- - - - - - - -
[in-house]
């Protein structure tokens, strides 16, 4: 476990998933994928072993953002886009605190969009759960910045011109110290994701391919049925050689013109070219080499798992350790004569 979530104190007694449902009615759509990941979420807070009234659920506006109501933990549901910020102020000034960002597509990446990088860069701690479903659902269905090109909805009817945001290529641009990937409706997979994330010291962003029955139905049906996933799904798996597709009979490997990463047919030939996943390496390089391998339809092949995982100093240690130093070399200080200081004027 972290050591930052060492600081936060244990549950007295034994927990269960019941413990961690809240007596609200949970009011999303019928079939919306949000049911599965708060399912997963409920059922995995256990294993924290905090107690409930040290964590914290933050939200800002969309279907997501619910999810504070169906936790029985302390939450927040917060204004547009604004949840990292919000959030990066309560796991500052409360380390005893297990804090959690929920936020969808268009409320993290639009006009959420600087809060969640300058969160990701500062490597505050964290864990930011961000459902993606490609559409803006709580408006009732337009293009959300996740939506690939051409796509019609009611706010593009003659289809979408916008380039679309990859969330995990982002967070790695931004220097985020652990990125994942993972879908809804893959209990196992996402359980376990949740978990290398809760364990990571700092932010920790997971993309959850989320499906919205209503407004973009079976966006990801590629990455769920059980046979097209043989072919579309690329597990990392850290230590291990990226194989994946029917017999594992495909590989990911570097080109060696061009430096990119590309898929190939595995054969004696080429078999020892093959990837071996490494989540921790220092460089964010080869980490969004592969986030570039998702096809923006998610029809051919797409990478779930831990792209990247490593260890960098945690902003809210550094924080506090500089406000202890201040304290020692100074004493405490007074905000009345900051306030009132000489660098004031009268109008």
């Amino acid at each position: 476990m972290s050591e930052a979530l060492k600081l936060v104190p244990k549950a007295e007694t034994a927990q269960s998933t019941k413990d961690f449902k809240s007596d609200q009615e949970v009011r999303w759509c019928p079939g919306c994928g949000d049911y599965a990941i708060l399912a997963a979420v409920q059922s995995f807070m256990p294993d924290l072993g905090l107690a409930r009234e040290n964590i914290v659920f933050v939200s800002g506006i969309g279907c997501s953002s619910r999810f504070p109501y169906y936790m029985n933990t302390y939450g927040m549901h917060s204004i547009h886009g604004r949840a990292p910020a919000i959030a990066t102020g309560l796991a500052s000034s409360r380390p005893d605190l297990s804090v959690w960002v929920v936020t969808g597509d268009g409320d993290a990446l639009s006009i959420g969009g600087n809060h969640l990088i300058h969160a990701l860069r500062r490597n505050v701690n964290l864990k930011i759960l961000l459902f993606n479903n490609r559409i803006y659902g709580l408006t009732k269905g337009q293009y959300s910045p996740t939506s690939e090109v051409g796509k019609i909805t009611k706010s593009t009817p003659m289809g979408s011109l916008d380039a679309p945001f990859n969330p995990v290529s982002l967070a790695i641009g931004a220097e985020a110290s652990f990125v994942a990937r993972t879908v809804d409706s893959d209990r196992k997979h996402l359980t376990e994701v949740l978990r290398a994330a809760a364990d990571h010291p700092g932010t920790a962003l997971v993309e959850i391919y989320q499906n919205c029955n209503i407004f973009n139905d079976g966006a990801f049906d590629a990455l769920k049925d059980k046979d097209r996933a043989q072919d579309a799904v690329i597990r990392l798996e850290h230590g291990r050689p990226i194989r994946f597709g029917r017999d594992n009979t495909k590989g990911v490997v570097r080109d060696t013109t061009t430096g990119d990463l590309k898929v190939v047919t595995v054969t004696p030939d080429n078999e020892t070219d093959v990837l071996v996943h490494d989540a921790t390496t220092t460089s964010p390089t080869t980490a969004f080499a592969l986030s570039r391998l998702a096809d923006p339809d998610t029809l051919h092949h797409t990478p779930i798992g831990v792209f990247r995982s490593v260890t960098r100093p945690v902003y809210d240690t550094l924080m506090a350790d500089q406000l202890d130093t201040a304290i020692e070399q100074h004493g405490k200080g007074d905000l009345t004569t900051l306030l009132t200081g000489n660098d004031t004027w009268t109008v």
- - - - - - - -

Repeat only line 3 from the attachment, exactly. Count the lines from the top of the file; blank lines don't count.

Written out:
């Amino acid at each position: 476990m972290s050591e930052a979530l060492k600081l936060v104190p244990k549950a007295e007694t034994a927990q269960s998933t019941k413990d961690f449902k809240s007596d609200q009615e949970v009011r999303w759509c019928p079939g919306c994928g949000d049911y599965a990941i708060l399912a997963a979420v409920q059922s995995f807070m256990p294993d924290l072993g905090l107690a409930r009234e040290n964590i914290v659920f933050v939200s800002g506006i969309g279907c997501s953002s619910r999810f504070p109501y169906y936790m029985n933990t302390y939450g927040m549901h917060s204004i547009h886009g604004r949840a990292p910020a919000i959030a990066t102020g309560l796991a500052s000034s409360r380390p005893d605190l297990s804090v959690w960002v929920v936020t969808g597509d268009g409320d993290a990446l639009s006009i959420g969009g600087n809060h969640l990088i300058h969160a990701l860069r500062r490597n505050v701690n964290l864990k930011i759960l961000l459902f993606n479903n490609r559409i803006y659902g709580l408006t009732k269905g337009q293009y959300s910045p996740t939506s690939e090109v051409g796509k019609i909805t009611k706010s593009t009817p003659m289809g979408s011109l916008d380039a679309p945001f990859n969330p995990v290529s982002l967070a790695i641009g931004a220097e985020a110290s652990f990125v994942a990937r993972t879908v809804d409706s893959d209990r196992k997979h996402l359980t376990e994701v949740l978990r290398a994330a809760a364990d990571h010291p700092g932010t920790a962003l997971v993309e959850i391919y989320q499906n919205c029955n209503i407004f973009n139905d079976g966006a990801f049906d590629a990455l769920k049925d059980k046979d097209r996933a043989q072919d579309a799904v690329i597990r990392l798996e850290h230590g291990r050689p990226i194989r994946f597709g029917r017999d594992n009979t495909k590989g990911v490997v570097r080109d060696t013109t061009t430096g990119d990463l590309k898929v190939v047919t595995v054969t004696p030939d080429n078999e020892t070219d093959v990837l071996v996943h490494d989540a921790t390496t220092t460089s964010p390089t080869t980490a969004f080499a592969l986030s570039r391998l998702a096809d923006p339809d998610t029809l051919h092949h797409t990478p779930i798992g831990v792209f990247r995982s490593v260890t960098r100093p945690v902003y809210d240690t550094l924080m506090a350790d500089q406000l202890d130093t201040a304290i020692e070399q100074h004493g405490k200080g007074d905000l009345t004569t900051l306030l009132t200081g000489n660098d004031t004027w009268t109008v």